24-year-old Vee is an engineer and said he joined the protest because he wanted to learn more about labour rights. He said that when he goees out with friends, they often talk about their experience at work and labour rights issues, which makes him believe that young people do care about workers’ rights.

For him, most labour rights problems experienced by engineers are related to welfare, but the most significant is healthcare. He also said that the current factory safety regulations are not enough, and that many factories do not have sufficient safety measures for engineers who work with dangerous machinery.

Vee also wants the government to provide equal healthcare for all. “No matter what you do or which position you have, everyone should at least be able to access the same standard of healthcare,” he said.


Meanwhile, 21-year-old student Da said she has seen workers being exploited and paid less than the cost of living while working, and called on the government to provide welfare for workers in every sector, not just civil servants.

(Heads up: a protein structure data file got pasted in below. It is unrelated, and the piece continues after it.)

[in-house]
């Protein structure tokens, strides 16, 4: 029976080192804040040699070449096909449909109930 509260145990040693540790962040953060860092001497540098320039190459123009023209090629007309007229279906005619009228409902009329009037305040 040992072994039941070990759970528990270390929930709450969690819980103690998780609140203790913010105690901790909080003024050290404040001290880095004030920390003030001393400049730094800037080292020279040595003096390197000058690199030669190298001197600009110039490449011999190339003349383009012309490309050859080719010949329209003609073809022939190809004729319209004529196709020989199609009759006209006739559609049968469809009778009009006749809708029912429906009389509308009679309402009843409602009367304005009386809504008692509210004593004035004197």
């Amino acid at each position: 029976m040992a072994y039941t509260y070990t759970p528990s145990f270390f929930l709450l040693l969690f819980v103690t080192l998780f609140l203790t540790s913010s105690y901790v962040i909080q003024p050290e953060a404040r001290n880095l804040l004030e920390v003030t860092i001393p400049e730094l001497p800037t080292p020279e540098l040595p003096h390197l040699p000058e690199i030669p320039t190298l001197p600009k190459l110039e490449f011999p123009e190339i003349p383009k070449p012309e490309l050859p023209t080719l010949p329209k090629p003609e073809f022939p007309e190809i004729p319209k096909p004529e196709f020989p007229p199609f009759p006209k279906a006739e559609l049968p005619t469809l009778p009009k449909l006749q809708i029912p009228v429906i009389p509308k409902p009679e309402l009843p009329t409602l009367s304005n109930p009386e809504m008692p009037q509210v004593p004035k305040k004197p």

Da said that young people are paying more attention to labour rights, since they saw what their parents went through and are concerned because they know they have to go into the workforce one day.

“I want the government to see everyone as equal,” Da said. “I feel like most rights that are convenient or are OK are probably for the elite or government officials. People who do not have opportunities or do not have a lot of money are having a hard time.”

Migrant workers from Myanmar at the Labour Day march while holding a picture of Aung San Suu Kyi

The protesters were joined by migrant workers from Myanmar, who protested the military dictatorship in Myanmar and mistreatment of migrant workers.